Kurvers, R. H. J. M., Herzog, S. M., Hertwig, R., Krause, J., Carney, P. A., Bogart, A., et al. (in press). Boosting medical diagnostics by pooling independent judgments. Proceedings of the National Academy of Sciences of the United States of America. doi:10.1073/pnas.1601827113

Bodies and Affects in Market Societies

Titel:

Bodies and Affects in Market Societies

Titel Bodies and Affects in Market Societies
© Mohr Siebeck
Center: 
History of Emotions
Abstract: 

How are bodies and affects formed in liberal market societies? And, conversely, what roles do affects and bodies play in the genesis and stabilization of and changes to market societies? These are the questions examined by the authors in several insightful and theoretically ambitious case studies. The collection aims to present new approaches from the History of Emotions, Affect Studies, Actor-Network-Theory and other fields, putting them to the test in the analysis of capitalist societies. These investigations – by sociologists, ethnologists and historians – will tackle developments in the USA, Europe and Australia from the 19th through to the 21st Century. They will also – via their analyses of issues such as speculation, industrial production, advertising and ethics – examine historical and contemporary phenomena, shedding light on emerging viewpoints on work, consumption, class and gender.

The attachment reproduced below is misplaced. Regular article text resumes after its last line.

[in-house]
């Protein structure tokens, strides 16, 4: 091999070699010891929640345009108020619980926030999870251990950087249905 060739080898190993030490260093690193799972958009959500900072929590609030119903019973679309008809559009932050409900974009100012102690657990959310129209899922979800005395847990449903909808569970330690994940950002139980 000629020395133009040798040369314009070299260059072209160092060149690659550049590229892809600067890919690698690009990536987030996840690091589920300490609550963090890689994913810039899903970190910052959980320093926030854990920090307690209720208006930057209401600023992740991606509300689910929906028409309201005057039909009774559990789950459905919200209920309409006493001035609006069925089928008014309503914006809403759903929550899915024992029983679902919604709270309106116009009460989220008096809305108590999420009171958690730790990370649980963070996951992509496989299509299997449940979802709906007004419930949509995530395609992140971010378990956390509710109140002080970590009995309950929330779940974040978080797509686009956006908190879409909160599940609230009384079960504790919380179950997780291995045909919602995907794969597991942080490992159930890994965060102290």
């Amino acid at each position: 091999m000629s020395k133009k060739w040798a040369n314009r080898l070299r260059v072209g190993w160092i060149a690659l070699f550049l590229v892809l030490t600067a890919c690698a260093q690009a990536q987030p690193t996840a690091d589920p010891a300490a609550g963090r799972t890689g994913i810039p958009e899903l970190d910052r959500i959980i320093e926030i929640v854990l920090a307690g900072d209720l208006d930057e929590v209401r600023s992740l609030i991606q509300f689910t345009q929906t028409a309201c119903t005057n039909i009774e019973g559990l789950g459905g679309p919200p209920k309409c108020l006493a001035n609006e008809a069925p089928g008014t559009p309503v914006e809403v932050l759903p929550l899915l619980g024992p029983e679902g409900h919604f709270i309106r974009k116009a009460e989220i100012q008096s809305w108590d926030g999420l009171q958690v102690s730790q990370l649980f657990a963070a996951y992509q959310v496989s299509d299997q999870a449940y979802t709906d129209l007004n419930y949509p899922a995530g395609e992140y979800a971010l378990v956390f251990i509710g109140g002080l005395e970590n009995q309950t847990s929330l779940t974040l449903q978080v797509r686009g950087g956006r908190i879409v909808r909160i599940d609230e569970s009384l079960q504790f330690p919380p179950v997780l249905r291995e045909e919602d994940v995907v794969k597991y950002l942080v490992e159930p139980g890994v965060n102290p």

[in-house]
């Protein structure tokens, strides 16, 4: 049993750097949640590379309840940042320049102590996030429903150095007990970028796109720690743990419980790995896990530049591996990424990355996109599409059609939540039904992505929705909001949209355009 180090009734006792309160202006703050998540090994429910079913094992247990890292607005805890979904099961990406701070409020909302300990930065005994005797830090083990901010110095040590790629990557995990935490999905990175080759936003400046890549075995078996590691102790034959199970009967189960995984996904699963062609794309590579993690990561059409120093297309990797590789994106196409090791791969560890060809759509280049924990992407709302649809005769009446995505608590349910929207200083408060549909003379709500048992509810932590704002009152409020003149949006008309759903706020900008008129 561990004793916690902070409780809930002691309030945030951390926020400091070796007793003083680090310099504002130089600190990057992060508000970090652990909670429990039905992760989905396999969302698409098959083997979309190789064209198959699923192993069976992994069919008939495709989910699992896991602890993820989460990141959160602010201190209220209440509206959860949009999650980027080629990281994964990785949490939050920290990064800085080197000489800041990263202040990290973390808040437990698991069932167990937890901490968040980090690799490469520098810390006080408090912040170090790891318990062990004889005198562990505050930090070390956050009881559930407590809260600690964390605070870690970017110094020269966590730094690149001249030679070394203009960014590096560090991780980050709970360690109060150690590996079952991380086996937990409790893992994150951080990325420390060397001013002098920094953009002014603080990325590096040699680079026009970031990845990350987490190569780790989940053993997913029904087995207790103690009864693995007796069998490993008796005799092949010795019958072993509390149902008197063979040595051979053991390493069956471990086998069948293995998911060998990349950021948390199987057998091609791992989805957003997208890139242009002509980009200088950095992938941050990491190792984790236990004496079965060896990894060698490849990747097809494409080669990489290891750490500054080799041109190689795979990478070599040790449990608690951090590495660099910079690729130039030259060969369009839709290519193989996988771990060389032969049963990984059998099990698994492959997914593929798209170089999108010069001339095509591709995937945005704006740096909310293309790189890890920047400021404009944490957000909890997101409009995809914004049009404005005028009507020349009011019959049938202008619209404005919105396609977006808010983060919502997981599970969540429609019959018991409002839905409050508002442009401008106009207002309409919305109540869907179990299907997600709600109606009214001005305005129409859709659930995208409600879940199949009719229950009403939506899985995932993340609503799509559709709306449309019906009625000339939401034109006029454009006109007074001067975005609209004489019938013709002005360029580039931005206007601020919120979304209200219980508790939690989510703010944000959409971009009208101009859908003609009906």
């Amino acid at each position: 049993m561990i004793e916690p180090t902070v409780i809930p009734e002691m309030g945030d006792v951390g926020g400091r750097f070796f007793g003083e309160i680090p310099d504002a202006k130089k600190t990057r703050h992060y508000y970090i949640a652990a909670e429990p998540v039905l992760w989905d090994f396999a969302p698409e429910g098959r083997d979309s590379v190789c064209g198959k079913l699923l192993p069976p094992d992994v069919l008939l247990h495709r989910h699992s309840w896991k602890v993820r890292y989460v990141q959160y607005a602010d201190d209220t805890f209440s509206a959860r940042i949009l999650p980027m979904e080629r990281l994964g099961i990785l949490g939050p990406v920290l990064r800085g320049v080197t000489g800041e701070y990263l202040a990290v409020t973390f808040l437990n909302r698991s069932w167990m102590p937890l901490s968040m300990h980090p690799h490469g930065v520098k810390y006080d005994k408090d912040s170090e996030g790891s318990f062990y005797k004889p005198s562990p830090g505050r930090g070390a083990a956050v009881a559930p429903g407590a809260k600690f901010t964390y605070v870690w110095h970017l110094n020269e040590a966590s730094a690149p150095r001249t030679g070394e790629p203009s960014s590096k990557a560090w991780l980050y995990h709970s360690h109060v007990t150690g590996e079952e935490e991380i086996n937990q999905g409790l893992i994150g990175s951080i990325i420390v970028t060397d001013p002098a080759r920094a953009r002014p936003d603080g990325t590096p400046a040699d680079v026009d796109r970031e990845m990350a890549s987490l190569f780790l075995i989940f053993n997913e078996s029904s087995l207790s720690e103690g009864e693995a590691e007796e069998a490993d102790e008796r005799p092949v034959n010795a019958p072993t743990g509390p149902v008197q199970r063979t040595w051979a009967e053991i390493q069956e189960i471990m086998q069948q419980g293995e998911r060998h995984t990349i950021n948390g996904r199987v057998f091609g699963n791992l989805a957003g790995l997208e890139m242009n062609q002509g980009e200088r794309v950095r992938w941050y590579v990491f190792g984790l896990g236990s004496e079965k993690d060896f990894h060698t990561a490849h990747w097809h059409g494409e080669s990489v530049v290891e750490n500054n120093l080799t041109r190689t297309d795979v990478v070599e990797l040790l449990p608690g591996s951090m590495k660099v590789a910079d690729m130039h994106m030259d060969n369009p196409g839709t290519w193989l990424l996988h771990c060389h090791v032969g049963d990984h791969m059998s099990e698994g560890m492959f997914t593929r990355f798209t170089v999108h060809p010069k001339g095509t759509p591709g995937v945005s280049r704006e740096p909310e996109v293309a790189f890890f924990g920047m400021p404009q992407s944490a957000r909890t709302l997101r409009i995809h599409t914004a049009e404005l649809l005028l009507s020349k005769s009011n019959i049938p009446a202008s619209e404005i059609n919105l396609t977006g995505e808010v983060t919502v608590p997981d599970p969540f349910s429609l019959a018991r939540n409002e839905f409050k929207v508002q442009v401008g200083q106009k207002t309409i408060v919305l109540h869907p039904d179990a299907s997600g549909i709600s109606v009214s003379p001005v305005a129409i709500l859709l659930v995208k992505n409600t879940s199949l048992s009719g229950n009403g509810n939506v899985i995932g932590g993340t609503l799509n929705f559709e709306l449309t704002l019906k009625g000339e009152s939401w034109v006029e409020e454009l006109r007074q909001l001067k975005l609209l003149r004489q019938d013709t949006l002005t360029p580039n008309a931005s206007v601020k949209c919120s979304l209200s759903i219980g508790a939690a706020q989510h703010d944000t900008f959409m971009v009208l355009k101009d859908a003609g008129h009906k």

Survey of contents